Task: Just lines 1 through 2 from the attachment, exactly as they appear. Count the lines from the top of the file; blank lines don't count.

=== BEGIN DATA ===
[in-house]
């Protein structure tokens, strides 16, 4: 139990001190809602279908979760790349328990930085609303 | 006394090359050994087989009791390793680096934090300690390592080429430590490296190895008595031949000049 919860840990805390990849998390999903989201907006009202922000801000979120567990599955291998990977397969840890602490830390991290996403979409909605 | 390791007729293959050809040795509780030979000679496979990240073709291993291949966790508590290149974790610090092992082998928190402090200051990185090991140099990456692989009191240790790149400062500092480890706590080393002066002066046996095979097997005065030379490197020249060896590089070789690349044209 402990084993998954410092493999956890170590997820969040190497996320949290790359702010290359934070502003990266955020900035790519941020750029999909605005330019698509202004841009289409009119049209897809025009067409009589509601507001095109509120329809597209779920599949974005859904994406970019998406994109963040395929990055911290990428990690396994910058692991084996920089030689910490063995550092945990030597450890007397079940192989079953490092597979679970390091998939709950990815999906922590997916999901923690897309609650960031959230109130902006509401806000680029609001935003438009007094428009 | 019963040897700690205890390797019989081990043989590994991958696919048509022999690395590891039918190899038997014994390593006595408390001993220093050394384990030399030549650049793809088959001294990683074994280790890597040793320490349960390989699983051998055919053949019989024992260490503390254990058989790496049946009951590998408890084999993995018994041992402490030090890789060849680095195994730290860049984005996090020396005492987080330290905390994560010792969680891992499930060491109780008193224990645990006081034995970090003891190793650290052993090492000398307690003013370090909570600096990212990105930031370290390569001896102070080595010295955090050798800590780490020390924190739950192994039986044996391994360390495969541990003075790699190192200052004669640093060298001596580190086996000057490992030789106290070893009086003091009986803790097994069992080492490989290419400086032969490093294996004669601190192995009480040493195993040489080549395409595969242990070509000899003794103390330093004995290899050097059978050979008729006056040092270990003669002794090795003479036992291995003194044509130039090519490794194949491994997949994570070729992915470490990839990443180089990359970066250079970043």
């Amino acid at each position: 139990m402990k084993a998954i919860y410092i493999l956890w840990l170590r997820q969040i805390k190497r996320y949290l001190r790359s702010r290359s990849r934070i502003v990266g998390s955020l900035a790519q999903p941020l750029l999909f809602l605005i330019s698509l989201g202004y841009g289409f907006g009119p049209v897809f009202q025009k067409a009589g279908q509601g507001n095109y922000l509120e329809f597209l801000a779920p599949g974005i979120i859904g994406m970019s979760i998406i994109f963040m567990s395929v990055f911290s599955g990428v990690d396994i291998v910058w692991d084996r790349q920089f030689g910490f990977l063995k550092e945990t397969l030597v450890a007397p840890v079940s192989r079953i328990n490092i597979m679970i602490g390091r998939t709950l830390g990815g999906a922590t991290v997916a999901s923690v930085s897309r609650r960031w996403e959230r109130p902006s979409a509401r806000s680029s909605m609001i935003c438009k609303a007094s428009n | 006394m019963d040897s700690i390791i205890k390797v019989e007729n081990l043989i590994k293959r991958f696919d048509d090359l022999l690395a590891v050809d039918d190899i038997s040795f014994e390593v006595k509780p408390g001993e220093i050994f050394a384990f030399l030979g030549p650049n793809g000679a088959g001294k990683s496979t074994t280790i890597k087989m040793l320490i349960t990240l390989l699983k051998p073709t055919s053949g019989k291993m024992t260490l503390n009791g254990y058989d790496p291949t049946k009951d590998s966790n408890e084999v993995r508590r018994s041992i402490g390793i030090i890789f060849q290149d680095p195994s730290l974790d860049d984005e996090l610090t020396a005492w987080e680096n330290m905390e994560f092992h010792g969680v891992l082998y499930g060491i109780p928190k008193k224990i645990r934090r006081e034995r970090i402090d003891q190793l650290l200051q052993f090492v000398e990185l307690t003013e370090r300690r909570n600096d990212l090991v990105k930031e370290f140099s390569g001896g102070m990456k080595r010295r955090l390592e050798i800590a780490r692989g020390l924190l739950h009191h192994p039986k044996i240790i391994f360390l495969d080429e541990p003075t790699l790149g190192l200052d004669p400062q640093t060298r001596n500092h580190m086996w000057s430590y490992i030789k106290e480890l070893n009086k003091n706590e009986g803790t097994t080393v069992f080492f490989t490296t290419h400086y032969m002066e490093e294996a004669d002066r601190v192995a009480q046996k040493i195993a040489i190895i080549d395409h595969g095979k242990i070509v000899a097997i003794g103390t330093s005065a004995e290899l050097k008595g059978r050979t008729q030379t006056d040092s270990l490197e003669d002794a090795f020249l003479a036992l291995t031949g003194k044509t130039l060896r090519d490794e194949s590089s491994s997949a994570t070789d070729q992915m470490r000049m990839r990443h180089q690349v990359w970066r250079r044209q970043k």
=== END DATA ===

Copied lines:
[in-house]
């Protein structure tokens, strides 16, 4: 139990001190809602279908979760790349328990930085609303 | 006394090359050994087989009791390793680096934090300690390592080429430590490296190895008595031949000049 919860840990805390990849998390999903989201907006009202922000801000979120567990599955291998990977397969840890602490830390991290996403979409909605 | 390791007729293959050809040795509780030979000679496979990240073709291993291949966790508590290149974790610090092992082998928190402090200051990185090991140099990456692989009191240790790149400062500092480890706590080393002066002066046996095979097997005065030379490197020249060896590089070789690349044209 402990084993998954410092493999956890170590997820969040190497996320949290790359702010290359934070502003990266955020900035790519941020750029999909605005330019698509202004841009289409009119049209897809025009067409009589509601507001095109509120329809597209779920599949974005859904994406970019998406994109963040395929990055911290990428990690396994910058692991084996920089030689910490063995550092945990030597450890007397079940192989079953490092597979679970390091998939709950990815999906922590997916999901923690897309609650960031959230109130902006509401806000680029609001935003438009007094428009 | 019963040897700690205890390797019989081990043989590994991958696919048509022999690395590891039918190899038997014994390593006595408390001993220093050394384990030399030549650049793809088959001294990683074994280790890597040793320490349960390989699983051998055919053949019989024992260490503390254990058989790496049946009951590998408890084999993995018994041992402490030090890789060849680095195994730290860049984005996090020396005492987080330290905390994560010792969680891992499930060491109780008193224990645990006081034995970090003891190793650290052993090492000398307690003013370090909570600096990212990105930031370290390569001896102070080595010295955090050798800590780490020390924190739950192994039986044996391994360390495969541990003075790699190192200052004669640093060298001596580190086996000057490992030789106290070893009086003091009986803790097994069992080492490989290419400086032969490093294996004669601190192995009480040493195993040489080549395409595969242990070509000899003794103390330093004995290899050097059978050979008729006056040092270990003669002794090795003479036992291995003194044509130039090519490794194949491994997949994570070729992915470490990839990443180089990359970066250079970043």